Furthermore, it was found that the same type of microbes that exist in soil are unable to produce the same neurotransmitters, thereby unearthing a link between our gut microbes and low mental health. Individuals with mental disorders were found to have a lower gut microbial count than those with positive mental health. Ironically, Boshoff mentions that “the weight of your gut microbiota equates to the weight of your brain”. Boshoff concludes by mentioning how further research into this new association between gut microbes and mental health will aid us in understanding “Why our very minds revolt against us”.
Ngwalemorwa Matsapola’s speech urged the need to conjure up a mental rebellion against conformations in our consciousness. In the rush of the industrialized world we live in, Matsapola argues that we have all conformed to a pattern of mediocrity in order to make us more relatable to society. Furthermore, Matsapola mentions that this pattern of mediocrity has made us form a “self-imposed system of checks and balances” that mould our falsified identities. Matsapola urged the audience to “stop being passengers of our own minds” and recognize our ignorance in conforming to a mediocre standard in order to fit in.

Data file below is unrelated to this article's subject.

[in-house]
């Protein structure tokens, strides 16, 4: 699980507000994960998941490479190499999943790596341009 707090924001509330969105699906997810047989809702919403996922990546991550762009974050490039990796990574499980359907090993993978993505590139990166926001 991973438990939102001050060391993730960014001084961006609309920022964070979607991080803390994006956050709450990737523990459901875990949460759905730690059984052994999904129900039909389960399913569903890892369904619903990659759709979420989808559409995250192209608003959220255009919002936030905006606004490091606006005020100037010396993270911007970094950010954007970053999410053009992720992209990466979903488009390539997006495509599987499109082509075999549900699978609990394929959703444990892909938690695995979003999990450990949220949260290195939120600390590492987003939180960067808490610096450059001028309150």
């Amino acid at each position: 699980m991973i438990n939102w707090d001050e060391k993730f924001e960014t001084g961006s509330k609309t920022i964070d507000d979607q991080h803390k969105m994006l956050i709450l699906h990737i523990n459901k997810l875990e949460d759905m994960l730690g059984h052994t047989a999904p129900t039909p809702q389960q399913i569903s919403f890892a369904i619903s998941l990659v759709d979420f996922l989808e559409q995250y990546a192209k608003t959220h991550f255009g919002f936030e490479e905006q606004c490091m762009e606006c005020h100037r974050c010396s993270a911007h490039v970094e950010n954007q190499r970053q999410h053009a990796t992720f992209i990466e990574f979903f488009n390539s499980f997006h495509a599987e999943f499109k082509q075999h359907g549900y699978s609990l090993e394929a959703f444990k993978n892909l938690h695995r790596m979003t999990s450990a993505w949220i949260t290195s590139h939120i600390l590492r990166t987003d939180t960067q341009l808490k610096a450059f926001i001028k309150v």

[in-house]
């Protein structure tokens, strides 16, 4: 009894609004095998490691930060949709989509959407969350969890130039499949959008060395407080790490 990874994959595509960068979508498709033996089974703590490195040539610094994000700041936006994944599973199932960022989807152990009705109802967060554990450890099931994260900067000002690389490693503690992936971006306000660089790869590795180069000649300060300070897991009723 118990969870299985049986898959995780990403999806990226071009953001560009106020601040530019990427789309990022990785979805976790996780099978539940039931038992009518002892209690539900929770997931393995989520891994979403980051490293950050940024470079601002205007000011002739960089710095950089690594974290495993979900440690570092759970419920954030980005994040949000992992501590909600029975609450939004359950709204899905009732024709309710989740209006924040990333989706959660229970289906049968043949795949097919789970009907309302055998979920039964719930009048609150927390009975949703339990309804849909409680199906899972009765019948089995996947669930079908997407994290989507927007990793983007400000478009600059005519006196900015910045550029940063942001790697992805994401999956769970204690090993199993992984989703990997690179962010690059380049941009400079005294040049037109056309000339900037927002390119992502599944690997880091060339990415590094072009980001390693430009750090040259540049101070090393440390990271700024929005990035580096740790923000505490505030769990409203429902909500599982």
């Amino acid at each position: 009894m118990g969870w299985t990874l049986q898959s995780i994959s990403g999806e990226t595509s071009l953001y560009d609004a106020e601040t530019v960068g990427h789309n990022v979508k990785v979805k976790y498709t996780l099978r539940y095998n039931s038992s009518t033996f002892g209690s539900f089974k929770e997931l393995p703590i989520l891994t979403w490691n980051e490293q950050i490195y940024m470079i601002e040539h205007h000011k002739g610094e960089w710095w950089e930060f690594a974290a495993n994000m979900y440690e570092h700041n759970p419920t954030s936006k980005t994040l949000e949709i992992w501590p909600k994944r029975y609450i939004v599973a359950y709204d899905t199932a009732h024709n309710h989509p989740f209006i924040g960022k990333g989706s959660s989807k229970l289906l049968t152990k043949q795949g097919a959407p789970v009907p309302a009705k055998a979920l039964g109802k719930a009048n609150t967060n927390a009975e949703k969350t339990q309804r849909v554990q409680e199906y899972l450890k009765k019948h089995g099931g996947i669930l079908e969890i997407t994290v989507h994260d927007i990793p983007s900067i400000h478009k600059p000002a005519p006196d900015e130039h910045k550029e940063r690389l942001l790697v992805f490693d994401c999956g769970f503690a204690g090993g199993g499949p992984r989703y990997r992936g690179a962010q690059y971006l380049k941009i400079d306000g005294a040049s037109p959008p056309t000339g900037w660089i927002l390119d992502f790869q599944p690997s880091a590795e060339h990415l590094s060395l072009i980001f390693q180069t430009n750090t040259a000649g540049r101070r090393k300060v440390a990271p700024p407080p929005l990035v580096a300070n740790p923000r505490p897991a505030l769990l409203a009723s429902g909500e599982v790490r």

“the weight of your gut microbiota equates to the weight of your brain”
In light of a strong gender-based violence (GBV) ambience, Thato Tshukudu took to the stage with his presentation of a guide on How to raise the 21st-century man. He observed the need to cultivate healthy child-raising practices in order to bypass toxic masculinity. He argues that by failing to do so, unhealthy practices of masculinity can “cascade down to future generations”.
The lineup of this year’s TEDx event reflected the multi-faceted nature of the society we live in. The diversity in speakers and content informed the audience of the varied innovations, ideas and realizations that tend to get lost in the hubbub of society. In line with the theme of chasing change, the speakers weaved profound ideas into the audience’s consciousness and as Prof Mosia predicted, “challenged the minds of the audience”.
The flawlessness of the event was accredited to the dynamic team who helped organize the event segments. Head organizer, Emmanuel Adu-Awuku, called his team up to the stage and thanked them individually for the hard work that was channelled into making it a success. Members of the executive committee included Malebo Nkois, Vice-chair, Nhlakanipho Brian Ngube, Secretary and head of communications, Nolwazi Sinethemba Radebe, transformation officer and Azhar Joosub, treasurer. A total of 13 subcommittee members and 11 volunteers share the credit for crafting this informative event. According to Nolwazi Radebe, the transformation officer, the theme set for next year is “Failing forward” but mentions that the subcommittee has leeway to change the theme if they wish to do so.